Books That Don’t Say What People Say They Say: The Clash of Civilizations

Note: Given the current conflict in Ukraine, which Samuel Huntington predicted, I think it timely to discuss this book.  It gives valuable insight into our current problems.

Over the last year I repeatedly heard colleagues of mine refer to Samuel Huntington’s The Clash of Civilizations and the Remaking of World Order They always said it with the same contemptuous tone.  That’s fine, except that they consistently misrepresented the book.

According to them, here’s what Huntington said:

  1. War between the West and the Muslim World is inevitable.
  2. War is inevitable because Muslims are bad, violent people.

I love Clash of Civilizations.  I’ve actually read it – the entire book.  Huntington did not say what my colleagues said he said.  In the case of the first point above, he in fact said the opposite.

What Huntington actually said:

  1. His argument applies only to the post-Cold War context, so he necessarily rejects eternal/universal claims about Muslims.
  2. With the collapse of the bipolar superpower system of the Cold War, culture, civilization, and nationalism have became the overriding organizational principle of global politics.
  3. We can prevent major conflicts in the new global context by allowing the “core” states of each civilization to assert their influence and control over other countries within their civilization, especially those countries on the border with other civilizations
  4. America must not try to dominate the world.  We must back off of China and Russia, for example, and let them extend a sphere of influence over their neighbors.  Having acquired their spheres of influence, they will gain an incentive to prevent wars between those states and their neighboring civilizations.
  5. We must, however, expect conflicts within countries that are split between two civilizations.  He predicted, for example, that war would develop in Ukraine with the West and Russia seeking to exert their influence.  The best thing to do, according to Huntington, is to let, in this case, Russia have eastern Ukraine and the West have the west – with the clear understanding that incursions into each others’ civilizations is off-limits.
  6. The greater than average amount of conflicts involving Muslim countries has nothing to do with Islam.  It is the result of 1) there being no core state to unify and organize the Muslim World, 2) there being so many civilizational fault lines running through countries with Muslims on one side and other civilizations on the other, and 3) a youth demographic bubble leading to lots of unemployed, easily influenced, and angry men.  The last issue will be resolved within a generation or two.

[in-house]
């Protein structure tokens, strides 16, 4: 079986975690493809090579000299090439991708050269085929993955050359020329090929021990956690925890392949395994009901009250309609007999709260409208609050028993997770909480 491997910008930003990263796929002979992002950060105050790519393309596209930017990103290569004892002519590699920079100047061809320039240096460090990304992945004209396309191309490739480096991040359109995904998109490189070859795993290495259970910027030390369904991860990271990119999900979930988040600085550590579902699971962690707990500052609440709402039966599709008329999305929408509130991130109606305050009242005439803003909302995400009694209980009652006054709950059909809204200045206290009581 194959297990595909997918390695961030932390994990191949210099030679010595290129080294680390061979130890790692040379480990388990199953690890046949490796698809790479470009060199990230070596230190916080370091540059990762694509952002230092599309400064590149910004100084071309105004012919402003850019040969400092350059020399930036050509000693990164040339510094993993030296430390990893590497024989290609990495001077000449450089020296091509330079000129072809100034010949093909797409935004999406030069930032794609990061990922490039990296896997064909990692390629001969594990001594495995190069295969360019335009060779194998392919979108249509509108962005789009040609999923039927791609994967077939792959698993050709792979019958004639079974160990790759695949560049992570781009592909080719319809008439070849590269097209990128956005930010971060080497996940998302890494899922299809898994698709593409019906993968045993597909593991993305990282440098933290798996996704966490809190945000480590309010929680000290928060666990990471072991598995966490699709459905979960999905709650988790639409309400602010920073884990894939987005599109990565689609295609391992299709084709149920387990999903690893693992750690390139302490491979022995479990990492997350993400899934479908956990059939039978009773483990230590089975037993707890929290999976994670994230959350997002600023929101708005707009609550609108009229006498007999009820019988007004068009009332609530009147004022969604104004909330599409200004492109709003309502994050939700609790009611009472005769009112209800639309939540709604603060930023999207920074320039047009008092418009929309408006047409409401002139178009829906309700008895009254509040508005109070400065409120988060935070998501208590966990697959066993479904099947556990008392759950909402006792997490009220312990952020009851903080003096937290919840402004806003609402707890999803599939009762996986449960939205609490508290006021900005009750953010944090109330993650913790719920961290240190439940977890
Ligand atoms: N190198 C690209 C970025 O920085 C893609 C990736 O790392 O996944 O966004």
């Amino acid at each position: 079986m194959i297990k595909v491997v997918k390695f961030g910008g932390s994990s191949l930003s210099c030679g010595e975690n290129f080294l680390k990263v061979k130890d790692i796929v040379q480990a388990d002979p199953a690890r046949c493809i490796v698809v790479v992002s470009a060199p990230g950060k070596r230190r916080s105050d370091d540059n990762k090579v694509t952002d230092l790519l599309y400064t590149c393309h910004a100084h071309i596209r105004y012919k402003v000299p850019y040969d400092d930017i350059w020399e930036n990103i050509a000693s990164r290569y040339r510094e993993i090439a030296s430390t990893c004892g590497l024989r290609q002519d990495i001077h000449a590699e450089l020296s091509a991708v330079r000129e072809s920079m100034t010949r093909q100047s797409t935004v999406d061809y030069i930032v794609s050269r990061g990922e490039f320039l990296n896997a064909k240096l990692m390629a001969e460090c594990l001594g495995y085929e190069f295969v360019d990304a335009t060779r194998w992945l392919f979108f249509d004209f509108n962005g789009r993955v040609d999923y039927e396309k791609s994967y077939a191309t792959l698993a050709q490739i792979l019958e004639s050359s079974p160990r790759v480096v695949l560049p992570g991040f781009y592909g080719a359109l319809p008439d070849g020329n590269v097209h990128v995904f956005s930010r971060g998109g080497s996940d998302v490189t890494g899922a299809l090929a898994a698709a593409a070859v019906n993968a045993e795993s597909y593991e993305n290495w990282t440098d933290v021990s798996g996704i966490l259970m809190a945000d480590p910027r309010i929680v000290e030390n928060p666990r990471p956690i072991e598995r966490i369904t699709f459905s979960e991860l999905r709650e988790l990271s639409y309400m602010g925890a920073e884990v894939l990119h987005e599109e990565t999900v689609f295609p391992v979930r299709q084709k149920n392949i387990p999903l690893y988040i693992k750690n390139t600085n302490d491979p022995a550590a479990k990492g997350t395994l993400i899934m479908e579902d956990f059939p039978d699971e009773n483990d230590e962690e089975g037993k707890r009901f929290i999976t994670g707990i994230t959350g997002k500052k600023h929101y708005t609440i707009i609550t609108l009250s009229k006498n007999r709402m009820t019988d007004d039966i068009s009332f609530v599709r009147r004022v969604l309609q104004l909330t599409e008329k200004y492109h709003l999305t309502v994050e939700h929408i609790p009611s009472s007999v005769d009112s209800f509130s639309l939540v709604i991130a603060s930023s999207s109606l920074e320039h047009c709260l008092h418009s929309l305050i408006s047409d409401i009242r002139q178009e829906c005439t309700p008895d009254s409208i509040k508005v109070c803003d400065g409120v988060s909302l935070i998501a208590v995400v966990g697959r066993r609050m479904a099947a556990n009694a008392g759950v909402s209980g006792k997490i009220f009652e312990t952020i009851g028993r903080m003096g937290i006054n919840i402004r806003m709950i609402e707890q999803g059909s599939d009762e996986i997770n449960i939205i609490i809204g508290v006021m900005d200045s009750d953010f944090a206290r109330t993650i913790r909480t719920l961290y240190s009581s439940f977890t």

Still, one need not agree with Huntington’s assessment of the post-Cold War world.  It would be easy, for example, to question his concept of civilization or to at least dispute claims of clear boundaries between them.  But if you want to disagree with what he actually said, you need to contend with the question of whether he was at least more right than wrong.

After the Cold War, the American political class offered us two possible visions of the future.

  1. The dominate one, enunciated by both neoconservatives and liberals like Bill Clinton, told us the world would be increasingly unified, peaceful, and prosperous.  They advocated the world of globalization.  Even critics of globalization tended to accept this view, except maybe the prosperity part; they just said that there would be bad parts about it, like the increasing Americanization and homogenization of the world.
  2. Huntington, Pat Buchanan, and others foresaw a world in which the collapse of the Soviet Union and resistance to American hegemony would unleash the forces of nationalism.  Nationalists would reject and resist the forces of globalization.

What does the world look like today?

  1. Scotland might narrowly vote to leave the UK.
  2. The average European increasingly wants out of the European Union.
  3. While America drives NATO up to the borders of Russia, Russia wages a covert war to take back eastern Ukraine and parts of Georgia.
  4. India and China engage in global trade, not to become subsumed in a global economy and culture, but to strengthen and assert themselves as Indian or Chinese.  Moreover, they are both building up their navies in order to strengthen their influence over or positions relative to their neighbors.  They are becoming old-school great powers.
  5. Much of the Muslim World rejects globalization as Americanization.  Reactionary groups even emerged to reject Western modernity.

This world looks to me a lot more like Huntington’s clash of civilizations than it does Clinton’s globalization.  Perhaps we should reconsider Huntington’s proposals for peace.

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